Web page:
For Immediate Release, September 13, 2012
Contact: Jaclyn Lopez, (727) 490-9190 or email@example.com
Lawsuit Filed to Protect Imperiled Florida Bird, Crayfish
ST. PETERSBURG, Fla.— The Center for Biological Diversity filed a lawsuit against the U.S. Fish and Wildlife Service today for failing to protect two Florida wildlife species, the black rail and the Big Blue Springs cave crayfish, under the Endangered Species Act. Both species are dependent on Florida’s freshwater and wetland habitats, which have been degraded by pollution, development and overconsumption of water resources.
“These unique Florida species are just a small sample of the fascinating, biologically important species native to Florida,” said Jaclyn Lopez, a Center attorney based in Florida. “The aquatic habitats they live in are urgently threatened by water demands and pollution, and they need Endangered Species Act protection to survive and recover.”
The black rail is a shy bird that, like Florida’s human “snowbird” population, winters in South Florida but spends the rest of the year farther north on the Atlantic seaboard. It favors coastal wetlands, where it is threatened by development and sea-level rise related to global climate change. The Big Blue Springs cave crayfish is blind and translucent and only lives in five places in north Florida along a single watershed, where it is threatened by groundwater depletion and pollution.
These two species, though geographically diverse, share the common threats of habitat destruction, water pollution and increasing water withdrawals.
“From north to south, Florida’s wild animals are suffering from the use and abuse of freshwater habitats,” said Lopez. “We’ve got to keep our water clean and make sure we don’t take more from our aquifers than can be replaced. That’ll not only help these two amazing wildlife species but also Floridians, now and in generations to come.”
In 2011, a year after the Center petitioned for their protection, the Service determined that black rails and crayfish “may warrant” federal protection as endangered or threatened species; yet it has failed to make the required 12-month findings to decide whether protection will be granted.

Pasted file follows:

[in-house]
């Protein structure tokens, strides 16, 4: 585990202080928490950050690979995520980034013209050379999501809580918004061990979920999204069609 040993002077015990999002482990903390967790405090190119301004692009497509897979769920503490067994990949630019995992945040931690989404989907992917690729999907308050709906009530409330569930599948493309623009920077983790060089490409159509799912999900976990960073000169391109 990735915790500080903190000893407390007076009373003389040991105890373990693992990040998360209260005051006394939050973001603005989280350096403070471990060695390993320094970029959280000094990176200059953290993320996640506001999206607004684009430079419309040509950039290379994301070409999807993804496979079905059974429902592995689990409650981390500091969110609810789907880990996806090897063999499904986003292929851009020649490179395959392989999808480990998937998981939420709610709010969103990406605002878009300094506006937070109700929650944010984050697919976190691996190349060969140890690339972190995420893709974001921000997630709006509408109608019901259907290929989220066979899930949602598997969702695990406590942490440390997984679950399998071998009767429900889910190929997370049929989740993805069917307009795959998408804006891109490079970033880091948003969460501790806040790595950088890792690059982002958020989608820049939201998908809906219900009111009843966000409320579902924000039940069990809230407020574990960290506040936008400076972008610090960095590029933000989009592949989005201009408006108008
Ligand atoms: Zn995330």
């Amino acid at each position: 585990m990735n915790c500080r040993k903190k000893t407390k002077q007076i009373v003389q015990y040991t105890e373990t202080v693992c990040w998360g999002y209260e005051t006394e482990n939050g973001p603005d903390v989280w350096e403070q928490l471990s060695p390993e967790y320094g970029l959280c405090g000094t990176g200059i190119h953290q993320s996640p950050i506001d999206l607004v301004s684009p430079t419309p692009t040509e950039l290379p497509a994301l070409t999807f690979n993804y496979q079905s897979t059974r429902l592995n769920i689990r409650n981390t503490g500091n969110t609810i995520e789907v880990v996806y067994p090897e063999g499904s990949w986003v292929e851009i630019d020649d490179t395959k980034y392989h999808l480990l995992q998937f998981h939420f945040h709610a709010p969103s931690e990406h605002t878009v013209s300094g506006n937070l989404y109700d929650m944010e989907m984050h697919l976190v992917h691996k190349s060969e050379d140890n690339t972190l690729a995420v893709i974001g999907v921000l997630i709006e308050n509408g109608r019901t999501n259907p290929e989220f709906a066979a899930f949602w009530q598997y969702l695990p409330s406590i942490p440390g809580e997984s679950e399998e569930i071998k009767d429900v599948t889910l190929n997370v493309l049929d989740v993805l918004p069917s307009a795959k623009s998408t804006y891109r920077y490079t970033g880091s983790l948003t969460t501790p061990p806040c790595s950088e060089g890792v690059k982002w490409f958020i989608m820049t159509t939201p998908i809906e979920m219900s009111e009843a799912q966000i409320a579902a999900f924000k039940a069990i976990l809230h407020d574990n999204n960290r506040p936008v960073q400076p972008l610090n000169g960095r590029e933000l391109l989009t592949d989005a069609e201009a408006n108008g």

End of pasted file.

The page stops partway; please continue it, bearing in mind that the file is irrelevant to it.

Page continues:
Black rails are secretive, rarely encountered migratory birds that winter in southern Florida. Often heard rather than seen, black rails prefer the higher parts of tidal marshes and can be found from the Gulf of Mexico to Volusia County, and coastal areas south. Continued habitat degradation and fragmentation via pollution, drought, wildfire, and changing water levels and land use threaten black rails, North America’s smallest rail. Because they nest in salt and freshwater marshes, water depth and quality are critical. Sea-level rise particularly threatens black rails. For example, breeding sites in Chesapeake Bay may be completely inundated by rising seas. In addition to their south Florida wintering sites, black rails occur year-round in Citrus, Hillsborough, Manatee, Pinellas and Sarasota counties.
The Big Blue Springs cave crayfish are a cave-dwelling species considered critically imperiled due to their relatively limited range as well as habitat degradation. These translucent crustaceans are found only in aquatic caves at the bottom of limestone springs in less than five sites within a 12-mile radius in Jefferson, Leon and Wakulla counties. Changes in water quality and quantity threaten these blind cave-dwellers because they have evolved to be highly specialized for fast-flowing freshwater cave conditions. Florida recognizes the Big Blue Springs cave crayfish as a “species of greatest conservation need.”
The Southeast supports more kinds of freshwater animals than anywhere else in the world, but the region has already lost more than 50 freshwater species to extinction in recent times. The Center is working to save more than 400 at-risk aquatic species in the Southeast.
The Center for Biological Diversity is a national, nonprofit conservation organization with more than 375,000 members and online activists dedicated to the protection of endangered species and wild places.